If you are a bit paranoid, like me, you certainly protect the access to your iPad via the Passcode Lock (available under Settings >> General >> Passcode Lock). While using our iPads earlier today, we uncovered an unexpected, low tech security flaw associated with this feature.
If you haven’t played with the Passcode Lock yet, the feature is basically designed to prevent unauthorized access to your iPad by asking for a 4 digits code, each time the iPad is woken up. Each digit is comprised between 0 and 9, so the total number of possibilities is 10,000, and it is fair to assume that it would take a while for someone to guess your passcode, especially given that the iPad goes into a protected mode for some time if you enter too many erroneous passcodes.
However, the number of actual possibilities can be greatly reduced, because of the combination of these 2 basic flaws:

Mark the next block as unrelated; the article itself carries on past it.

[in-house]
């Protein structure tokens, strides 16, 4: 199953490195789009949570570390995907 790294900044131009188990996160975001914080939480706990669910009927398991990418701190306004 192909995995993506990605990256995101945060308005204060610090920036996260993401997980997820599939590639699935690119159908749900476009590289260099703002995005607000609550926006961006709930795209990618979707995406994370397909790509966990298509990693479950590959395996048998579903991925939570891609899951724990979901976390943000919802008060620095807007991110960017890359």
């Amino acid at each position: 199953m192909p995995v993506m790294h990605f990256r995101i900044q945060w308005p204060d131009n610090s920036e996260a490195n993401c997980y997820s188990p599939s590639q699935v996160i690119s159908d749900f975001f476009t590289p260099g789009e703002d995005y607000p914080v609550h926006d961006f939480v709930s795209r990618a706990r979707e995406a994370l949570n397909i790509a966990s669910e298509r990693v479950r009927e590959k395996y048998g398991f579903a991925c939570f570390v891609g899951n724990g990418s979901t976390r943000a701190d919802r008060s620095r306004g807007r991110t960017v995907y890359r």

- The location of the Passcode Lock window, which never changes
- The smudges the end users leave on their screen
If you don’t clean your iPad screen often enough, smudges quickly appear, especially in locations where you happen to tap a lot, just like the Passcode Lock window. And since the window always shows up at the same place, the smudges tend to accumulate exactly on the digits used to unlock your iPad. By looking at the screen at an angle in a luminous room, it is very easy to discover which digits are used the most, and if like me you happen to use a 4 different digits combination for your passcode, the number of possibilities for an intruder to figure out your key goes from 10,000 to… 24! Trying the 24 combinations takes less than 5 minutes, even if you trigger the protected mode by typing too many erroneous codes.
In order to protect your iPad, try to use the same digit twice (for instance, 9313), as this will prevent a wannabe intruder from being able to use this method. Most of all, clean your screen as often as you can. Hopefully the next iPhone OS update will “randomize” the location and/or the order of the digits of the Passcode Lock window, in order to avoid the issue once and for all.